Figure 1

Another alt text

Figure 1
A cell infected with HSV displaying mulinucleation; chromatin margination and nuclear molding Papanicolaou Stain x400).

Figure 2

Another alt text

Figure 2
HSV viral cytopathic effect including a ground glass chromatin; multinuceation; chromatinmargination and nuclear molding in a columnar cell (Papanicolaou Stain x400).


Herpeticproctitis is common in MSM with a typical acute presentation. Although not commonly seen the anorectal cytology in this case demonstrates the classic cytopathic effects of herpes-simplex in infected squamous cells and columnar cells of the anal canal.

Author Contributions

Zahra Maleki has contributed in design and acquisition of clinical data for the case report and providing the images and GazalAlsaati has contributed in writing the case and literature research. Both authors have worked equally.


  1. Krone M, Tabet S, Paradise M, Wald A, Corey L, Celum CL. Herpes simplex virus shedding among human immunodeficiency virus negative men who have sex with men: Site and frequency of shedding. J Infect Dis. 1998; 178: 978-982.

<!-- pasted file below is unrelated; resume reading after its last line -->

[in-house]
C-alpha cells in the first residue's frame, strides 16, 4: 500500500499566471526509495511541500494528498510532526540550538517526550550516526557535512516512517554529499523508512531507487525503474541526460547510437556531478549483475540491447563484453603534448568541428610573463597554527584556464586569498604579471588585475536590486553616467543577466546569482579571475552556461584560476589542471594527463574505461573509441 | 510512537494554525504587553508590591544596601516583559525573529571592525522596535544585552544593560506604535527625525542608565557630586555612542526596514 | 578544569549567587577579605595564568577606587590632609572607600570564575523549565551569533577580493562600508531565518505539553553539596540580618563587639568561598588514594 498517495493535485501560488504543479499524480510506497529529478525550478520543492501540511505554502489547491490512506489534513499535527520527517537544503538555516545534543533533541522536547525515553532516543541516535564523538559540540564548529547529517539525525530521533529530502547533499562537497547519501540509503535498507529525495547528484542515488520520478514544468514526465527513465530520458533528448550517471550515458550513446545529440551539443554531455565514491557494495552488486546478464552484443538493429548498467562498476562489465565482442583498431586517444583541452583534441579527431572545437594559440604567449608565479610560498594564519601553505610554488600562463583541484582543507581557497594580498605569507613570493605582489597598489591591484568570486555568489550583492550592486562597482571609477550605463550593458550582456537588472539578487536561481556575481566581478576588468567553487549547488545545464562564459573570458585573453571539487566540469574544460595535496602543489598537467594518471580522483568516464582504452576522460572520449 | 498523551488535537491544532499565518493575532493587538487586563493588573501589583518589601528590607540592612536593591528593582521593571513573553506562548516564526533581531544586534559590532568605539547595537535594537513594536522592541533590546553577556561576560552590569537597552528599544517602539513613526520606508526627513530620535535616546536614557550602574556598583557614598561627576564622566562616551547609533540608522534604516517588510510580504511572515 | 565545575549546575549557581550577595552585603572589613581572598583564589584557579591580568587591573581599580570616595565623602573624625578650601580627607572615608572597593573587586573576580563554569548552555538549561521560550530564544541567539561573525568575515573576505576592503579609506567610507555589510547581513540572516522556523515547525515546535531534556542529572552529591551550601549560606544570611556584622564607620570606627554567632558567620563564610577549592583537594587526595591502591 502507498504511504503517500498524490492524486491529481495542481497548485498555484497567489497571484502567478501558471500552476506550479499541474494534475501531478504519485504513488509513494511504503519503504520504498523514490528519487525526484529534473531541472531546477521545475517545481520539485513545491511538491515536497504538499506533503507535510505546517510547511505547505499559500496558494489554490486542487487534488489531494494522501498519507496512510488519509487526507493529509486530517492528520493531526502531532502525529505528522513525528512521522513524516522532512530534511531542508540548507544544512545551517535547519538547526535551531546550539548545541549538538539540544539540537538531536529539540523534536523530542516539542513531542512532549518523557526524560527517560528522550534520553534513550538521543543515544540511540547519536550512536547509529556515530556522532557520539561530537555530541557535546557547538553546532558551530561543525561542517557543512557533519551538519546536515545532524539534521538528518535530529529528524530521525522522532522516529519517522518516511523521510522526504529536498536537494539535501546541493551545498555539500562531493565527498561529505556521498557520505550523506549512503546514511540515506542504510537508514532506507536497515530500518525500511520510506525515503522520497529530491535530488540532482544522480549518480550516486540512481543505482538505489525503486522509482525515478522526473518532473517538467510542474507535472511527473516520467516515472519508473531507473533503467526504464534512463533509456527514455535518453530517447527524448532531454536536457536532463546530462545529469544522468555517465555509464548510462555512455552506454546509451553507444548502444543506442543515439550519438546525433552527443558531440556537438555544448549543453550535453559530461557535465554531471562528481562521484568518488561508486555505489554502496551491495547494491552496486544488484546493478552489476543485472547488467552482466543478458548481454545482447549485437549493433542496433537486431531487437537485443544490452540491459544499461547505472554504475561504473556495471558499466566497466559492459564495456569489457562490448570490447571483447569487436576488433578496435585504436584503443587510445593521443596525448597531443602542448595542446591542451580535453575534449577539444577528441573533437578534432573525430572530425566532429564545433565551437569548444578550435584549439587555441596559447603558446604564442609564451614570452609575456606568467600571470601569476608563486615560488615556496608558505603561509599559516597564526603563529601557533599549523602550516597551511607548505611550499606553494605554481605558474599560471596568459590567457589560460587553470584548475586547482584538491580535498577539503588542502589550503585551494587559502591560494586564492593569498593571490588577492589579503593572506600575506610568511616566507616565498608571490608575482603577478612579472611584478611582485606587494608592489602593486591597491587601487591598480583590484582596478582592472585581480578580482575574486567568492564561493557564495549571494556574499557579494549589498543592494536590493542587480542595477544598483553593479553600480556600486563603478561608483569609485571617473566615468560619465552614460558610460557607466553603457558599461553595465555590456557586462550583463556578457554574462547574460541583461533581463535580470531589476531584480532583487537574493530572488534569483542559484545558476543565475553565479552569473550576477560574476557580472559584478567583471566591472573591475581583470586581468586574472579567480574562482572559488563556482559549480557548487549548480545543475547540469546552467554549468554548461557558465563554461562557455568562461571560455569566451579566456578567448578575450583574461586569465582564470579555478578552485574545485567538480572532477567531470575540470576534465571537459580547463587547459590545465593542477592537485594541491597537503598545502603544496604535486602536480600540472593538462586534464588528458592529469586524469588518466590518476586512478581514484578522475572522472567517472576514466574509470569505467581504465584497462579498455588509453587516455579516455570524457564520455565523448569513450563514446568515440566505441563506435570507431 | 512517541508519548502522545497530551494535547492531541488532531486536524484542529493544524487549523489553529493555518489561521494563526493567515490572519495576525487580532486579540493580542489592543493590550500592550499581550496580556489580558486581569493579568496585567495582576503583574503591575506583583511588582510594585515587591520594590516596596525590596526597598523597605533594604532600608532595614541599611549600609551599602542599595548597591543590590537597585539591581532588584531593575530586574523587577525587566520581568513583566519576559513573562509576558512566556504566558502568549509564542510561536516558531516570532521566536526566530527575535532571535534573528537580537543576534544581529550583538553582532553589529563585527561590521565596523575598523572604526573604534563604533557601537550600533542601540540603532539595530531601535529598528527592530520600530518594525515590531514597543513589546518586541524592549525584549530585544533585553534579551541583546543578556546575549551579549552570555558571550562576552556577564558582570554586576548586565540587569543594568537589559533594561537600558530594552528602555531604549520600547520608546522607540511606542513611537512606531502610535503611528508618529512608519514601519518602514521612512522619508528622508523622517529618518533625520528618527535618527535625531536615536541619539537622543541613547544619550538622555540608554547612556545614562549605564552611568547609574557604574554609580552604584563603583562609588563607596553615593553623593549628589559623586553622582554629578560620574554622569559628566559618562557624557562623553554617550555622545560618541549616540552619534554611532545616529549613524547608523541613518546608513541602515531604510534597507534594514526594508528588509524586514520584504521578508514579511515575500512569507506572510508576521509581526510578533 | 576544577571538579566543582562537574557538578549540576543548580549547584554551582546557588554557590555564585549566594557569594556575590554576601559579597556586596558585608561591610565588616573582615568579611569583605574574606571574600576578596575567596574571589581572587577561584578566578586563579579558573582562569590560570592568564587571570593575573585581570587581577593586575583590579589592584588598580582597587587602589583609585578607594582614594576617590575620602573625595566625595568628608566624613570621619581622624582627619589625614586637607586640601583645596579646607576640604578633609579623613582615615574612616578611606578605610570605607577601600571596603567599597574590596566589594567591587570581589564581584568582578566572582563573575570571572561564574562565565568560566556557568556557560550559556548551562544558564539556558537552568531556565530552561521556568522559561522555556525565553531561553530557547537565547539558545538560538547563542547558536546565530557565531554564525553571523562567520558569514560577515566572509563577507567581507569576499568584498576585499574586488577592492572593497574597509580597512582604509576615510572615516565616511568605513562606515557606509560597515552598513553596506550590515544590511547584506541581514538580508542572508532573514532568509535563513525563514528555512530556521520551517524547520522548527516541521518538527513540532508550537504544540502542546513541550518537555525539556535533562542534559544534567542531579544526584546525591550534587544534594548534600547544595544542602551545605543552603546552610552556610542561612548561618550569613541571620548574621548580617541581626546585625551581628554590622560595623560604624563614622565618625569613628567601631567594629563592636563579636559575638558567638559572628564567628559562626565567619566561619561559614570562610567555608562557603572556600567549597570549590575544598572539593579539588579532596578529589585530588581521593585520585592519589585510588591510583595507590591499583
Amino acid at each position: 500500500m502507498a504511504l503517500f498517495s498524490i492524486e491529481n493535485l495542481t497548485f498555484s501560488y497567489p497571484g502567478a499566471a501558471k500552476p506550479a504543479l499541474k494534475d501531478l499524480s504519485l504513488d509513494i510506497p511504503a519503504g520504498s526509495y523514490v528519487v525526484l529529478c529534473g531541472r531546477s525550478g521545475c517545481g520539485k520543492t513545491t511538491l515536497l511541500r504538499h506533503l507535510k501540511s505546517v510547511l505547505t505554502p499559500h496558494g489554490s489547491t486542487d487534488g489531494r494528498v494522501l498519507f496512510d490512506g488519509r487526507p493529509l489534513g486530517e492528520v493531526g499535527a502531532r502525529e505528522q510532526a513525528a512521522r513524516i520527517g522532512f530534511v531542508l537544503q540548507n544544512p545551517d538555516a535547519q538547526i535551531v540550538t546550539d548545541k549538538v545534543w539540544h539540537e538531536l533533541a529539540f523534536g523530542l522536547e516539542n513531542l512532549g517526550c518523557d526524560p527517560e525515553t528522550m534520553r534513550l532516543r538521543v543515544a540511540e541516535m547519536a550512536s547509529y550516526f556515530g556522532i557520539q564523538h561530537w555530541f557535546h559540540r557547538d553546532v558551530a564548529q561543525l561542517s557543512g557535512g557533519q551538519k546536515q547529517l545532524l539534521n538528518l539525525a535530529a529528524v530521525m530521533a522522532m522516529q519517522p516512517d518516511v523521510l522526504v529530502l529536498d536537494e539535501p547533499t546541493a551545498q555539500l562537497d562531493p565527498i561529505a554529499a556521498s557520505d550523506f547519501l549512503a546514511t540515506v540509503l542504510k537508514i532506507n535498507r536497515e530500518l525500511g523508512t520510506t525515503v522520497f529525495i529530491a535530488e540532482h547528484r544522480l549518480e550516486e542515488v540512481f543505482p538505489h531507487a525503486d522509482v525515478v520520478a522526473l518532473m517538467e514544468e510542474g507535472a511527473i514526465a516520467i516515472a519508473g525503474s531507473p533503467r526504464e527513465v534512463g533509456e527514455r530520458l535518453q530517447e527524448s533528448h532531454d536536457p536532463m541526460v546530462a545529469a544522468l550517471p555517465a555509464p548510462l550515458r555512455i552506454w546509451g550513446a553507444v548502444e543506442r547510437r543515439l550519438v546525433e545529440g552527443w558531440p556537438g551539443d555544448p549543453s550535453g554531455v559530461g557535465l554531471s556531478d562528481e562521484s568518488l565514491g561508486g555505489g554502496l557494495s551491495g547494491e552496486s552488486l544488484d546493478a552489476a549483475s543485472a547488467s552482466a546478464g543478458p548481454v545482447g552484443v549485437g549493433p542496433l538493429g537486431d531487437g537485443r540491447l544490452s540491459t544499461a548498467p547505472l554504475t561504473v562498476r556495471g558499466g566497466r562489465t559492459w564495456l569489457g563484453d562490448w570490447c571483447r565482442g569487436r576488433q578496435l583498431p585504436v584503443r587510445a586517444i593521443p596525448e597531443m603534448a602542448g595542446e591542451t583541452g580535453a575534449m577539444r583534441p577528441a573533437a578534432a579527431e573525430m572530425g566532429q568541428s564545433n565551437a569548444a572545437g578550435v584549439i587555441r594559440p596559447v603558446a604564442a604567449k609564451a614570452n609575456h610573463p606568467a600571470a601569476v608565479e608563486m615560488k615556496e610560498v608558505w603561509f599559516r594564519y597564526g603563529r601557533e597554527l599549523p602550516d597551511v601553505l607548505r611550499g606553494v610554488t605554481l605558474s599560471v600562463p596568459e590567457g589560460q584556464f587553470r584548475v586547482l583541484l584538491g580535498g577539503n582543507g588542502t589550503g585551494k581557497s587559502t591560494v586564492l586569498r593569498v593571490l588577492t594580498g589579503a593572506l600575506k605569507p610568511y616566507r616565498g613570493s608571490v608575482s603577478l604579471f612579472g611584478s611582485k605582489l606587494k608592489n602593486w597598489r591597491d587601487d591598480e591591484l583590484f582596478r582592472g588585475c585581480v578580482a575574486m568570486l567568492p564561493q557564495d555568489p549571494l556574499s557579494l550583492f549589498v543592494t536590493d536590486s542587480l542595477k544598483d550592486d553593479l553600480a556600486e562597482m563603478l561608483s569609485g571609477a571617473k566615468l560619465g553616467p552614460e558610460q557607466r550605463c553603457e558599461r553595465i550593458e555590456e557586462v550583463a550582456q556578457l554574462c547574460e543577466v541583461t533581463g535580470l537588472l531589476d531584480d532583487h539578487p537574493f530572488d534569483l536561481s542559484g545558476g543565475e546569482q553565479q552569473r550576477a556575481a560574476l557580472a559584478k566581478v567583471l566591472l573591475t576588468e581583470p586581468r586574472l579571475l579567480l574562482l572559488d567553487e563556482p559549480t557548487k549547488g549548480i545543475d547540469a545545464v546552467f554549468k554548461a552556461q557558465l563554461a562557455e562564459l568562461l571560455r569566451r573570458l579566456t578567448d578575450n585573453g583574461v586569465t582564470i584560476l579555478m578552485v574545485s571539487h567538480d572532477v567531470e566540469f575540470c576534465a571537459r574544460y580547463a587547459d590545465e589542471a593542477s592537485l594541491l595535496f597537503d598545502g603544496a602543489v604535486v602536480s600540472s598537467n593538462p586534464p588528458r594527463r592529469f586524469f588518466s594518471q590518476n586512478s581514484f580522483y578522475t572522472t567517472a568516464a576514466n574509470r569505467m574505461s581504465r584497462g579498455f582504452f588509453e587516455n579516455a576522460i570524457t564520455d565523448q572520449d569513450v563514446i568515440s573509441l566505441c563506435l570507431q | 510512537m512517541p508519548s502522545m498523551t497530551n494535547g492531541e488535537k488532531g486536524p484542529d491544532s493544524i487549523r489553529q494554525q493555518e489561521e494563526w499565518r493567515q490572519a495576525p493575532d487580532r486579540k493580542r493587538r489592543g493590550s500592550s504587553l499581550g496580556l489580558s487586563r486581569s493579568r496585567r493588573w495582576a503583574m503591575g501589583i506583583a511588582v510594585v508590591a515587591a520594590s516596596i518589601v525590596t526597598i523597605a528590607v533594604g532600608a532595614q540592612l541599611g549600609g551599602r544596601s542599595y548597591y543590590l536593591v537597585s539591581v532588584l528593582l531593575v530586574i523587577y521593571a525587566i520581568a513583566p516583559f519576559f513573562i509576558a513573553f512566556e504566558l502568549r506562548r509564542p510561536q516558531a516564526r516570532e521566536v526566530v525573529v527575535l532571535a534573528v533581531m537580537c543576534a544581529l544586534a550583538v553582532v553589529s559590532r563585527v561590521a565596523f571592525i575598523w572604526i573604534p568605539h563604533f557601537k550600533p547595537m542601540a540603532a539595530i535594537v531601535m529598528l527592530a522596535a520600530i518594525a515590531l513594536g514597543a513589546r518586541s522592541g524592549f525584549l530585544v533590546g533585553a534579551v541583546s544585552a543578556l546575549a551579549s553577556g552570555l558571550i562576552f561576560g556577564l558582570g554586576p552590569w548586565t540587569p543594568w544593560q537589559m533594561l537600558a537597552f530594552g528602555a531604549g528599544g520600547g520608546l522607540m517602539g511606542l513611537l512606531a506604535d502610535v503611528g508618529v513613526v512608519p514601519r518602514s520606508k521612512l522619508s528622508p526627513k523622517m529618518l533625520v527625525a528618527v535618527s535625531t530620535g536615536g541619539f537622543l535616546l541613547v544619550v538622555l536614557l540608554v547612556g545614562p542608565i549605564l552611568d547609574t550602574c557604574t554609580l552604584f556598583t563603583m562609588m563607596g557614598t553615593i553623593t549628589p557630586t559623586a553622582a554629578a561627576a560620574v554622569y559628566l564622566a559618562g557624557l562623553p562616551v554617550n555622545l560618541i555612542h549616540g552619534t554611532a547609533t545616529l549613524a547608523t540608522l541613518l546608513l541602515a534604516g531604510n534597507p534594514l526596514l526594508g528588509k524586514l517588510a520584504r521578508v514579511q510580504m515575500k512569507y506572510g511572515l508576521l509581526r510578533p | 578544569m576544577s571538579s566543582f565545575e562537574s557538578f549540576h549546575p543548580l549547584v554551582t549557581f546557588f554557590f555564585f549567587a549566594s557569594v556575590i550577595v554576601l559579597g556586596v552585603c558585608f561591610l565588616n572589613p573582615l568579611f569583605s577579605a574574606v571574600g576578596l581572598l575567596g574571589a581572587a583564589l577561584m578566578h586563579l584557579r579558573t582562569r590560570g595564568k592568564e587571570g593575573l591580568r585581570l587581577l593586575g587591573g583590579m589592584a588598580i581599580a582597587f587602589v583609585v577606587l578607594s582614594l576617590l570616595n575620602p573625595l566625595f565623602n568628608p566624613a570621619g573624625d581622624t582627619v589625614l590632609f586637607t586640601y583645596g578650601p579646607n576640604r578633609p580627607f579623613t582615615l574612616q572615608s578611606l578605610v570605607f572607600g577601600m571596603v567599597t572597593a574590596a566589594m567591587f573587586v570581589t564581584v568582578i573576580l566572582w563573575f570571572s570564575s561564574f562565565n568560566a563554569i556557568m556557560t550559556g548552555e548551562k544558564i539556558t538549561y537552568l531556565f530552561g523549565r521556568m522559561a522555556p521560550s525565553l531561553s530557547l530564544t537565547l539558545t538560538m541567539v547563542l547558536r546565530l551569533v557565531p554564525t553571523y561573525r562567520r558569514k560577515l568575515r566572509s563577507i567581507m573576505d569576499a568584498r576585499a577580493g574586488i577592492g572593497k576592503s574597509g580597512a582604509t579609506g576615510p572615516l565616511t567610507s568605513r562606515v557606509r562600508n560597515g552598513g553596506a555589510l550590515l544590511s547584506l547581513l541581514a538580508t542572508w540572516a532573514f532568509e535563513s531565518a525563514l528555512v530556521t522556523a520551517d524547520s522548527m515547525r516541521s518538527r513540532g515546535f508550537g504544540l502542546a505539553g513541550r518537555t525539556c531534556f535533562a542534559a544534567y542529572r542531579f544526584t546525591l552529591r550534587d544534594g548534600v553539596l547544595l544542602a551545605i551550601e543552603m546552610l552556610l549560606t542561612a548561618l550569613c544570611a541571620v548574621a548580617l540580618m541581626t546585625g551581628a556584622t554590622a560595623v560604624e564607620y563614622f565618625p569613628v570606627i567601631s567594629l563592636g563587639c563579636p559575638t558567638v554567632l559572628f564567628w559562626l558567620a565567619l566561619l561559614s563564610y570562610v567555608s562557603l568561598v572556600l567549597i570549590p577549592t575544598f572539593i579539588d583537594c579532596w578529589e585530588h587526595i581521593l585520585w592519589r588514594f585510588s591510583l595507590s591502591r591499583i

2. Wald A, Zeh J, Selke S, Warren T, Ashley R, Corey L. Genital shedding of herpes simplex virus among men. J Infect Dis. 2002; 186: S34-S39.
  3. Centers for Disease Control and Prevention. Incidence Prevalence and Cost of Sexually Transmitted Infections in the United States February 2013. Atlanta GA: U.S. Department of Health and Human Services; Centers for Disease Control and Prevention; 2013.
  4. Motamedifar M, Noorafshan A. Cytopathic effect of the herpes simplex virus type 1 appears stereologically as early as 4 h after infection of vetro cells. Micron. 2008; 39: 1331-1334.